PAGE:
Thursday, May 07, 2009

Check If Local Port Is Available For TCP Socket

From time to time we need to check if specified port is not occupied. It can be some sort of setup action where we install server product and want to assure that tcp listener will start without any problems.

How, to check if port is busy - start listening on it.

Version #1

bool IsBusy(int port)
{
Socket socket = new Socket(AddressFamily.InterNetwork, SocketType.Stream,
ProtocolType.Tcp);
try
{
socket.Bind(new IPEndPoint(IPAddress.Any, port));
socket.Listen(5);
return false;
} catch { return true; }
finaly { if (socket != null) socket.Close(); }
}
If another process is listening on specified address our code will return false. This will make our code think that port was free while it was not. Remember, we are checking port availability. We need exclusive access to the port.

Version #2
bool IsBusy(int port)
{
Socket socket = new Socket(AddressFamily.InterNetwork, SocketType.Stream,
ProtocolType.Tcp);
try
{
socket.SetSocketOption(SocketOptionLevel.Socket,
SocketOptionName.ExclusiveAddressUse, true);

socket.Bind(new IPEndPoint(IPAddress.Any, port));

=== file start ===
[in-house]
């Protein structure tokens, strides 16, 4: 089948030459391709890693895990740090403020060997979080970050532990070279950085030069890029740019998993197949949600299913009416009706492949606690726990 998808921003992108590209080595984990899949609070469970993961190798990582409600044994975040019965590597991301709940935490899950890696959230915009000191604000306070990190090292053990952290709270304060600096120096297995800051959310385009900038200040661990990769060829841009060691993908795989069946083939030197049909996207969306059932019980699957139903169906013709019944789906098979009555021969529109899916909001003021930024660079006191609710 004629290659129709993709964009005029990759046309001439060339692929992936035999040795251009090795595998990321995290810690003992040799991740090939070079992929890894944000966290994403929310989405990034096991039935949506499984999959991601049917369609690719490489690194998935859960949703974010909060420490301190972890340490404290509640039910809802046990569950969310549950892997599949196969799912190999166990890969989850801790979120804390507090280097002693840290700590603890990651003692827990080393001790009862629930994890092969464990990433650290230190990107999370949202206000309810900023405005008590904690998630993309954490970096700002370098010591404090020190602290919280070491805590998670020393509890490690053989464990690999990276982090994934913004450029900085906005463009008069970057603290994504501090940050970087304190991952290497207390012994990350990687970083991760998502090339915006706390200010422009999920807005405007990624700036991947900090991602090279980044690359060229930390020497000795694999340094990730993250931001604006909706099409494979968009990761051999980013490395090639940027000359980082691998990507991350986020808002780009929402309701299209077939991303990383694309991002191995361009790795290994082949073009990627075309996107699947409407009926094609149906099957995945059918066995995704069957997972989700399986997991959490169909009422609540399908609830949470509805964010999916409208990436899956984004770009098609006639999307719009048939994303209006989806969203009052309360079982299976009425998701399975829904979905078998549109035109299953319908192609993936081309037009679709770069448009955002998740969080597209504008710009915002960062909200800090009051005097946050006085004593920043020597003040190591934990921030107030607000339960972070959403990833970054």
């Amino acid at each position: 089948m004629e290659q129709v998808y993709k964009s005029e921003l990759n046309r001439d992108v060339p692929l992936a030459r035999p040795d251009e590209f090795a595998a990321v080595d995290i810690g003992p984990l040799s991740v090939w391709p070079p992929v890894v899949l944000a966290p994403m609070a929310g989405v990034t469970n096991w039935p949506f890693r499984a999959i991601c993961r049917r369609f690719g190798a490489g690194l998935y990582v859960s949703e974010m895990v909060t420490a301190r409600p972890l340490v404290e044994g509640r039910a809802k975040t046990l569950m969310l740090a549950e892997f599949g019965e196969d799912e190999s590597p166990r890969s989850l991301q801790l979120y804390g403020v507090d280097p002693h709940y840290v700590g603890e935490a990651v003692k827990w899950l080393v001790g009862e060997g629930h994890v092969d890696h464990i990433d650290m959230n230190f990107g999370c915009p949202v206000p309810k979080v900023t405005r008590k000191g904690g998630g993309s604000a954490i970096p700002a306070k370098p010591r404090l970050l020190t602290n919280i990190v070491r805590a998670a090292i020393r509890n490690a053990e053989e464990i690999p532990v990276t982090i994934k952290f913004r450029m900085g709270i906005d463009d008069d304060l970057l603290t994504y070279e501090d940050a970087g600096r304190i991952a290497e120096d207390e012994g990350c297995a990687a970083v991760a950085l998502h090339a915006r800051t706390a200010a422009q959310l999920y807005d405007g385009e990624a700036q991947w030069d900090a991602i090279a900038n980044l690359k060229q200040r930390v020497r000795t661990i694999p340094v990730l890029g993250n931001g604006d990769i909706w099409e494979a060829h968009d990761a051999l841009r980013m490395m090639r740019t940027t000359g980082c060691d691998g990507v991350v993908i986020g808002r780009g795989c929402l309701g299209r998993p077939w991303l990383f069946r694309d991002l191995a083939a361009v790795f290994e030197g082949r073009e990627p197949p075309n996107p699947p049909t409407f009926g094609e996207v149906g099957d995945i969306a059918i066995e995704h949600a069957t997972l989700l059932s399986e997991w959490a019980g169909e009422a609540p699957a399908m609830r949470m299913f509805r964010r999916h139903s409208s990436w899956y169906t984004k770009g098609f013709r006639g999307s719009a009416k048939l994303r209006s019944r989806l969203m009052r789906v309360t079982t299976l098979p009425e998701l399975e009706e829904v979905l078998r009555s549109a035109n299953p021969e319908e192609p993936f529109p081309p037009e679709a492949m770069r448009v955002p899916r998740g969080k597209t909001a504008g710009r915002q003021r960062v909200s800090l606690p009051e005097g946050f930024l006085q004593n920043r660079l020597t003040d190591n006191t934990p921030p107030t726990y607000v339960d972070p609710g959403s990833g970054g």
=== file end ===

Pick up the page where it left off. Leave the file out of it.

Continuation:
socket.Listen(5);
return false;
} catch { return true; }
finaly { if (socket != null) socket.Close(); }
}
This version of the code is much better. It tries to bind the endpoint with exclusive access. If some other process is listening on the port or established connection is bound to the port an exception will be thrown.

And, of course, there is another way how to perform the check. We shall use classes from System.Net.NetworkInformation namespace
bool IsBusy(int port)
{
IPGlobalProperties ipGP = IPGlobalProperties.GetIPGlobalProperties();
IPEndPoint[] endpoints = ipGlobalProperties.GetActiveTcpListeners();
if ( endpoints == null || endpoints.Length == 0 ) return false;
for(int i = 0; i < endpoints.Length; i++)
if ( endpoints[i].Port == port )
return true;
return false;
}

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